I cannot count the number of times I have used the BBC iPlayer since I first used it to watch a programme I had missed. I have been incredibly impressed by the (original) site, finding it easy to navigate, listening to/watching some programmes that I had not heard of before, and easily locating programmes that I already knew about.
    I clicked on my favourites as usual today, only to find the site is now, to my mind, much harder to navigate. Instead of finding an interesting programme among the eight or so that used to feature at the top of the site, there were 12 suggested programmes, only one of which I have ever, or will ever watch. Perhaps when I have used the new site more often, the For You section will have something I am interested in. As I do not use social networking sites, the Friends section will never be relevant to me.
    I was looking for programmes on History. I was happy to listen to a radio programme or watch a TV programme, but the joint TV and Radio tab has disappeared. Instead of clicking on Categories then History and selecting a programme from an alphabetical list, I had to click twice on Categories to get to the submenu, then on history, then on A-Z to get to the list I wanted.
    All of this I could live with. But when watching a programme on the iPlayer, I almost always watch it in pop-out, which enables me easily to do something else on my computer at the same time. This feature seems to be no longer available. It is possible to decrease the size of the window and move it to one side of the screen, but the result takes up more space on the screen than the pop-out used to, apart from it being annoying to have to do manually something that was automatic.
    I feel I have been sidelined in preference to those who like to put their lives online via facebook, twitter, etc. If a 'friend' wants to recommend a programme, could they not put this suggestion on their facebook page, or tweet it, for those who like to communicate that way? Personally, if I like a programme I will tell my friends about it in the way I normally contact them, be that email, text, phone, or in person. Why should an excellent site such as the BBC iPlayer be compromised in order to accommodate recommendations for some users that could easily be passed on by other means?

  • Comment number 16.

    Hi sue12321,
    Thanks very much for your comment. You might be interested in this blog post from David Blackall who looks after the new website offerings for BBC iPlayer. David discusses how audience feedback has informed the new version of the iPlayer and it might help to answer some of your questions.
    Best wishes,
    Laura.

  • Comment number 17.

    HD on BBC B Mux at Knockmore

    I understand from Ofcom that the BBC is leading the rollout of Freeview HD, and when I asked them the simple question below they referred me to the BBC. Since then, I have tried more than once to get official information from the BBC, including the Contact Us option on the website - but for a technical question such as this it's a useless maze, none of the links leading anywhere useful, many leading to others which simply lead back to the starting point - and contacting the Press Office who published the original Press Release giving rise to the questions - but not being a member of the 'Press' as such, so far I have been ignored.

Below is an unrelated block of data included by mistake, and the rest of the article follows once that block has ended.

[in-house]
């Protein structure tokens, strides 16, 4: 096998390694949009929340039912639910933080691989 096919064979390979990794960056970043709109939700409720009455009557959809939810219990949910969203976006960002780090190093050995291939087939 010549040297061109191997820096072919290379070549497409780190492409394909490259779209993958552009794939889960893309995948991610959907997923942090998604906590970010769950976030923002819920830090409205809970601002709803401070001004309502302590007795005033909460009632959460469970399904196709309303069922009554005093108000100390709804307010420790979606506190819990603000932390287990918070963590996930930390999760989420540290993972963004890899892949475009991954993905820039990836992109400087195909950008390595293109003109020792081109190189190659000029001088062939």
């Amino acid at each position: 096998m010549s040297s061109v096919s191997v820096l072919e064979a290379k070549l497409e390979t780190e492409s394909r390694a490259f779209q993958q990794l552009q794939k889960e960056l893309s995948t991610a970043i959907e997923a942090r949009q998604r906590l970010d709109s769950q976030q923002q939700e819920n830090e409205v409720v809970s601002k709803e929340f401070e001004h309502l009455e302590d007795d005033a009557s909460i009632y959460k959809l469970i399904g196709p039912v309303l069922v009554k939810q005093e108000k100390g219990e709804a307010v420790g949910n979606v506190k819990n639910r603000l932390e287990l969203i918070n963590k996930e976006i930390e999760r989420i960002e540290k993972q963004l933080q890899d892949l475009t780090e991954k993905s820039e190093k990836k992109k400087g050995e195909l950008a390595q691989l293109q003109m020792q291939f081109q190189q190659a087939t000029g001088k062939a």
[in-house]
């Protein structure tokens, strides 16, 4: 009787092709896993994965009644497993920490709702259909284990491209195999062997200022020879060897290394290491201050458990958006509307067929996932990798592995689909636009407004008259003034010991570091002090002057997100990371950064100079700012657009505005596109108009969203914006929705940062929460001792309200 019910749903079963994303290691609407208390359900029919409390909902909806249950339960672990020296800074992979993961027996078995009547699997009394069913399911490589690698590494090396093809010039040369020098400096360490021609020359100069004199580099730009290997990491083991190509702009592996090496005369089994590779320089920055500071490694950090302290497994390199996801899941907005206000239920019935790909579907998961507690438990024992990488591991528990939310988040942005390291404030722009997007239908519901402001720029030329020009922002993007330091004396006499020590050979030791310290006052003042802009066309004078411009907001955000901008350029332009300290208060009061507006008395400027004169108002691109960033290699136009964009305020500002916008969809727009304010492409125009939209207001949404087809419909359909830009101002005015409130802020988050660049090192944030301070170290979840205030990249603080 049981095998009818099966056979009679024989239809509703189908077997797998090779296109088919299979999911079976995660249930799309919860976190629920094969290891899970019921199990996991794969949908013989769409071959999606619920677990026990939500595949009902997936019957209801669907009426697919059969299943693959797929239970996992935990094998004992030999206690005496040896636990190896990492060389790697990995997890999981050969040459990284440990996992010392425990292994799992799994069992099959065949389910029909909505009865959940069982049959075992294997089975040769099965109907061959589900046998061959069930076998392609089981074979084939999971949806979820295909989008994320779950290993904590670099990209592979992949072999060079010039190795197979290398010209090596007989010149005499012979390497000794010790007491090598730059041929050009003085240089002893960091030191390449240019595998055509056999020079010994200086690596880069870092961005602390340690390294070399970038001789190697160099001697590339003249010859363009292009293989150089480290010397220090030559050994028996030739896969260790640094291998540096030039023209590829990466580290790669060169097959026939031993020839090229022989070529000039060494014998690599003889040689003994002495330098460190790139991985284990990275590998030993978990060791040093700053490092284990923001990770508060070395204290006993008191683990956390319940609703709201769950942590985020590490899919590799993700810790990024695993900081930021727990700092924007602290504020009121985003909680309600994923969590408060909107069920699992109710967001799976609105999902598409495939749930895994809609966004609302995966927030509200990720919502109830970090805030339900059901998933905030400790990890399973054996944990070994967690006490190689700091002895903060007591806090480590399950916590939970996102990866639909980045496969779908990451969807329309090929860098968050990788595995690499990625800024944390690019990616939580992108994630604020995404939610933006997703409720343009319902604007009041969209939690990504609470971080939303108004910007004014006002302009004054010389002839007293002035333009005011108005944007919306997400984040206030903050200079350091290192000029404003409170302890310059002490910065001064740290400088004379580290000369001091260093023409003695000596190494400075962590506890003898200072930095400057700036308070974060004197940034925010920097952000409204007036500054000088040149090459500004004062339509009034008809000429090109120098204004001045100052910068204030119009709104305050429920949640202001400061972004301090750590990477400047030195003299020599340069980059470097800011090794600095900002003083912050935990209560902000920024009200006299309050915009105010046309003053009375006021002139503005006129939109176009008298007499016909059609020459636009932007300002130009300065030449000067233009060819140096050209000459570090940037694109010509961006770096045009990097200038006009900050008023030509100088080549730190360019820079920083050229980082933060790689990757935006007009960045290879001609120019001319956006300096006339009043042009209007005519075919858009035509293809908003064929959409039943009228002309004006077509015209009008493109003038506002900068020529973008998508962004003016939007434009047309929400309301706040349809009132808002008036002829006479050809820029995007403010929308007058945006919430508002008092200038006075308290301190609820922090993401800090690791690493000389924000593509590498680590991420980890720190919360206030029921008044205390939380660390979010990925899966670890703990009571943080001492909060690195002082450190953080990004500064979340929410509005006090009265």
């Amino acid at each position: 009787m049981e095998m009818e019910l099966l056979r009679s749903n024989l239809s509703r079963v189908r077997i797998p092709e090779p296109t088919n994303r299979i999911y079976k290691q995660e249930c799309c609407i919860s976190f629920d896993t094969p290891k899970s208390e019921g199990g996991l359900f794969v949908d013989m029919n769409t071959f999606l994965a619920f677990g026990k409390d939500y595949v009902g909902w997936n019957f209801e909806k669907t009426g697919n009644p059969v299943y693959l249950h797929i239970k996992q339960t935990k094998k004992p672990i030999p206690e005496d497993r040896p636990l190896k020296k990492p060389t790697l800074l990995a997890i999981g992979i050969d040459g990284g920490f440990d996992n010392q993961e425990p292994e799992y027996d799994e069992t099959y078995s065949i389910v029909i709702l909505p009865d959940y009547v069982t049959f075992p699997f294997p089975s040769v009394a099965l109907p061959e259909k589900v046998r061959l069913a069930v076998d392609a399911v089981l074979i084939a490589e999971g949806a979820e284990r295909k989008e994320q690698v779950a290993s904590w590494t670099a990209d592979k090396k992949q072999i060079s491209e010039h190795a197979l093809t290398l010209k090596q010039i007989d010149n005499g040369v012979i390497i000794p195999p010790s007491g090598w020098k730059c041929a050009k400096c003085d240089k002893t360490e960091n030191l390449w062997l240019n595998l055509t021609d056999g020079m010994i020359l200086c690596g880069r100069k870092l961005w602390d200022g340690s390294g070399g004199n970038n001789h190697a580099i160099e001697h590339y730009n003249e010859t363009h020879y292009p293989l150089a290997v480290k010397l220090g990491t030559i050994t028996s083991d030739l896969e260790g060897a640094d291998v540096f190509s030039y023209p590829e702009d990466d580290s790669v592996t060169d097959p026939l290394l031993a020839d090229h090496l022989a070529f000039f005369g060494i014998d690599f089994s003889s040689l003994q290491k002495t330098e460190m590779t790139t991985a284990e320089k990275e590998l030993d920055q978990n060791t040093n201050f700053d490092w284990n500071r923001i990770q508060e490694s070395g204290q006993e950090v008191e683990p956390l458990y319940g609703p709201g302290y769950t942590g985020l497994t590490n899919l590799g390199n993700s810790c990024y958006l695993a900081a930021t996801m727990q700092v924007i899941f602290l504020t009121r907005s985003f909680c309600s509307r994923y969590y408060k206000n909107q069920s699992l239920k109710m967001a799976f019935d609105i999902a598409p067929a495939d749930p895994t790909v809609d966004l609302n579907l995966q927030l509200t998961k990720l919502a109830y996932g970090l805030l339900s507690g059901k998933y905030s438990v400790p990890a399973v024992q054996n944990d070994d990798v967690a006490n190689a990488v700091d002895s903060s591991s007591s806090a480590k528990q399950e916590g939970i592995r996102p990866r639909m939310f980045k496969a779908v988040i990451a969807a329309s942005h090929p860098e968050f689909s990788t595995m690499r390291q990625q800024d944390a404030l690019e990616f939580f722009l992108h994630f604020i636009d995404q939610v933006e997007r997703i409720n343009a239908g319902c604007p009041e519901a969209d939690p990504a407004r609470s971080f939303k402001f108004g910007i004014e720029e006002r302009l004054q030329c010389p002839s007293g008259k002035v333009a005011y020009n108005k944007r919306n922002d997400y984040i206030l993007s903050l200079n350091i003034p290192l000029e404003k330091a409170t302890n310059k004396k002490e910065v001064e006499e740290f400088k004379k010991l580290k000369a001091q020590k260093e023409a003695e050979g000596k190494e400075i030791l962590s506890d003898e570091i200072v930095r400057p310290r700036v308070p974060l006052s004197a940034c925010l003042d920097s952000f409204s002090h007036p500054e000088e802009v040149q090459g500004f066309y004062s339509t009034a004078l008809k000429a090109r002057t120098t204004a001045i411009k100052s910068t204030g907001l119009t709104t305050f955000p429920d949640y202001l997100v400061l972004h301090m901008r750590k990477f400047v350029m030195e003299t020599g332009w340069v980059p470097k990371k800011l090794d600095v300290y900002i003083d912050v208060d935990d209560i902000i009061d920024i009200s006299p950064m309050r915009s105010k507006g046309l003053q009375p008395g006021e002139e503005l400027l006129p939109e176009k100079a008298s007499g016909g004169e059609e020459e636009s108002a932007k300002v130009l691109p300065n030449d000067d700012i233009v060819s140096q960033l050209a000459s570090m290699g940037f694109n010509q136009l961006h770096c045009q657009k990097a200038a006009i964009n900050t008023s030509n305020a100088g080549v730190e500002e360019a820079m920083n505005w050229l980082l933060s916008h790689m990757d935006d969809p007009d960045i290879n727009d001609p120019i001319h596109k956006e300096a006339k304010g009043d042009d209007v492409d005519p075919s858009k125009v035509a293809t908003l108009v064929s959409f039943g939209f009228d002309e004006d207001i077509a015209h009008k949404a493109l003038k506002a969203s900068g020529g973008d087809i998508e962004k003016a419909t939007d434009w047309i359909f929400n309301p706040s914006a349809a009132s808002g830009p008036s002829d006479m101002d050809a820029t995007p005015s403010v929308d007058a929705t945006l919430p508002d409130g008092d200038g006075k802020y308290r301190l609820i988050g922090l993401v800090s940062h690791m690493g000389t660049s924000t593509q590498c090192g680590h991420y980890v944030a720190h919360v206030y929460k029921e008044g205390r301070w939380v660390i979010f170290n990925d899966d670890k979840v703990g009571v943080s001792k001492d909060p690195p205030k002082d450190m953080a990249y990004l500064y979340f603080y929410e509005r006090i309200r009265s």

A while back the BBC released the following Press Release concerning the rollout of Freeview HD:
    https://www.bbc.co.uk/pressoffice/pressreleases/stories/2009/11_november/16/freeview.shtml

    In this Press Release, there is a possible inconsistency regarding HD rollout at the Knockmore transmitter (incidentally, according to the Ordnance Survey, the correct version of the name is that originally used in the Analogue days - 'Knock More' - 'Knockmore' being the name of two other places both miles away and which AFAIAA have no transmitters).

    According to the Press Release, at Knockmore Transmitter, the rollout of HD is scheduled for this October. This is unusual in being a month after DSO, which completed Stage 2 a few days ago on 22/09/2010. Usually, HD is implemented at DSO Stage 2. This led people to wonder if the seperate date was merely a slip, or intentional.

    Please can you confirm ASAP whether Knockmore is currently broadcasting Mux B as HD, and if not, the date scheduled for HD switch over, and preferably give a brief technical reason for the unusual delay?

    This is of interest to me because, although I am not 'Press' as such, I run a non-commercial site which includes some popular pages on DIY Aerial Installation:
    https://www.macfh.co.uk/JavaJive/AudioVisualTV/TerrestrialTV/TerrestrialTV.html

    Thanks and regards, Charles Harrison.

  • Comment number 18.

    Hello Charles,

    thanks for your comment and I'm sorry for the late reply but its taken me a while to track down an answer to your question. I have spoken to the technical team who have given the response below.

    "The Knockmore transmitter completed DSO in September. PSB3 would have started HD transmission at stage 2 of the DSO process which I believe was the 22nd September".

    I hope that helps.
    best wishes,
    Laura.